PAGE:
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Publication numberUS20060035401 A1
Publication typeApplication
Application numberUS 11/183,859
Publication dateFeb 16, 2006
Filing dateJul 19, 2005
Priority dateAug 12, 2004
Also published asUS7052929
Publication number11183859, 183859, US 2006/0035401 A1, US 2006/035401 A1, US 20060035401 A1, US 20060035401A1, US 2006035401 A1, US 2006035401A1, US-A1-20060035401, US-A1-2006035401, US2006/0035401A1, US2006/035401A1, US20060035401 A1, US20060035401A1, US2006035401 A1, US2006035401A1
InventorsMakoto Kobayashi, Katsumi Ikeda
Original AssigneeFuji Photo Film Co., Ltd.
Export CitationBiBTeX, EndNote, RefMan
External Links: USPTO, USPTO Assignment, Espacenet
Solid state image pickup device capable of suppressing smear
US 20060035401 A1
Abstract
A driving method for a solid state image pickup device, having four or more transfer stages as one transfer unit, includes reading signal charge from the charge accumulation regions to the vertical charge transfer channels. The reading step includes (b-1) applying the barrier forming voltage to a first transfer electrode to form a barrier of at least one stage per the transfer unit; (b-2) applying the read pulse to a second transfer electrode to read signal charge from a corresponding charge accumulation region to a corresponding vertical charge transfer channel; and (b-3) applying a cancellation pulse to a third transfer electrode spaced by at least one transfer stage from the first transfer electrode, the cancellation pulse cancelling out a potential change in the charge accumulation region to be caused by the read pulse.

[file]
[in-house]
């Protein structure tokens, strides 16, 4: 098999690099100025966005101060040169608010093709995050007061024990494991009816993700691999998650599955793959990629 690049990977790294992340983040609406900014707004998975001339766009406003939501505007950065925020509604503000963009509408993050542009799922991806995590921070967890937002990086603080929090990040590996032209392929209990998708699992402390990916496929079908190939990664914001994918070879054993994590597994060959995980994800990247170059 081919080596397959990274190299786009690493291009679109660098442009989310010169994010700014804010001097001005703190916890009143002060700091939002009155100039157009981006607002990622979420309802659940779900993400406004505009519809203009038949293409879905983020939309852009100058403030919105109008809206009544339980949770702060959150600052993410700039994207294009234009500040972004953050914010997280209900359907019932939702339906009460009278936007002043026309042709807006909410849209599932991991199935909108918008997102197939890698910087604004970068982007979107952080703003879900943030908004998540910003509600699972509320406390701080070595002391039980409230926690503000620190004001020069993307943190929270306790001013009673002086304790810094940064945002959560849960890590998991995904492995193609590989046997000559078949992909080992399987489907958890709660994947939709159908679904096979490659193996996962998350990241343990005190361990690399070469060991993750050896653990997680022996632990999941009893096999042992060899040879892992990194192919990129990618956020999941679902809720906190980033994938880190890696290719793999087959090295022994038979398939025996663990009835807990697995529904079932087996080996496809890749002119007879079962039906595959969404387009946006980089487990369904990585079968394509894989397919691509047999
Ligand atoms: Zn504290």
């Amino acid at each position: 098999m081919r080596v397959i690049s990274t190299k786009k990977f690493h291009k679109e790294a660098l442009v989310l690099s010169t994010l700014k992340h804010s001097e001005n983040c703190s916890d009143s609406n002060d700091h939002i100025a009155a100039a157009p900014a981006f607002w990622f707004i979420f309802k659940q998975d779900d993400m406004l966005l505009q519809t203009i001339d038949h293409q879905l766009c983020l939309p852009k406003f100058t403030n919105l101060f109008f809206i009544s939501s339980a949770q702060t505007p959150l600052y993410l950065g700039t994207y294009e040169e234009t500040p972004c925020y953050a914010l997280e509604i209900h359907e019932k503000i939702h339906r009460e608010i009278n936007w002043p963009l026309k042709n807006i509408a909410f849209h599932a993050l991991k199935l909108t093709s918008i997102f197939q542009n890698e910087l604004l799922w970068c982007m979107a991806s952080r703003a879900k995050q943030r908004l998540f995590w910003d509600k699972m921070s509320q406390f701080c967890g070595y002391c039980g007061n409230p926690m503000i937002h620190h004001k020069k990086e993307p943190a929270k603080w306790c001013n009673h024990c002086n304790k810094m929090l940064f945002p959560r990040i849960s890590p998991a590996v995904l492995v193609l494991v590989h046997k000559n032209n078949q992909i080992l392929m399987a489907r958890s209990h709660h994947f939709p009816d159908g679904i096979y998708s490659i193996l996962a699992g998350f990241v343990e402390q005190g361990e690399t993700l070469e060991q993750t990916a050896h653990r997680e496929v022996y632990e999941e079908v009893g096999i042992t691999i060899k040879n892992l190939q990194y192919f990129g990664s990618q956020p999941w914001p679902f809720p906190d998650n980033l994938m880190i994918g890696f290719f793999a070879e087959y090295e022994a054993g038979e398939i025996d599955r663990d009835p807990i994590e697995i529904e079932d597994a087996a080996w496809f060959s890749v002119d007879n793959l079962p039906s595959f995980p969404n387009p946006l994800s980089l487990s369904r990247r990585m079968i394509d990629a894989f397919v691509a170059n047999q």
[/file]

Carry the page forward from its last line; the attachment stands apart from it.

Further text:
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Claims(10)
1. A driving method for a solid state image pickup device having a number of charge accumulation regions formed in a surface region of a first conductivity type in a semiconductor substrate in a matrix shape, said charge accumulation region being of a second conductivity type opposite to said first conductivity type, a plurality of vertical charge transfer channels of said second conductivity type formed adjacent to each column of said charge accumulation regions in said surface region, a read gate of said first conductivity type disposed in said surface region between each charge accumulation region and a corresponding vertical charge transfer channel, and a plurality of transfer electrodes, constituting four or more transfer stages as one transfer unit, disposed above each vertical charge transfer channel, crossing each vertical charge transfer channel, extending in a row direction, defining two or more transfer stages per one charge accumulation region in said vertical charge transfer channels, being capable of transferring charge by selectively applying a barrier forming voltage and a charge accumulation voltage and reading signal charge from a charge accumulation region to a transfer stage by applying a read pulse to the transfer stage corresponding to said read gate, the driving method comprising the steps of:
(a) focussing an optical image on said charge accumulation regions to accumulate signal charge;
(b) reading signal charge from said charge accumulation regions to said vertical charge transfer channels, said reading step comprising the steps of:
(b-1) applying the barrier forming voltage to a first transfer electrode to form a barrier of at least one stage per the transfer unit;
(b-2) applying the read pulse to a second transfer electrode to read signal charge from a corresponding charge accumulation region to a corresponding vertical charge transfer channel; and
(b-3) applying a cancellation pulse to a third transfer electrode spaced by at least one transfer stage from the first transfer electrode, cancellation pulse cancelling out a potential change in the charge accumulation region to be caused by the read pulse.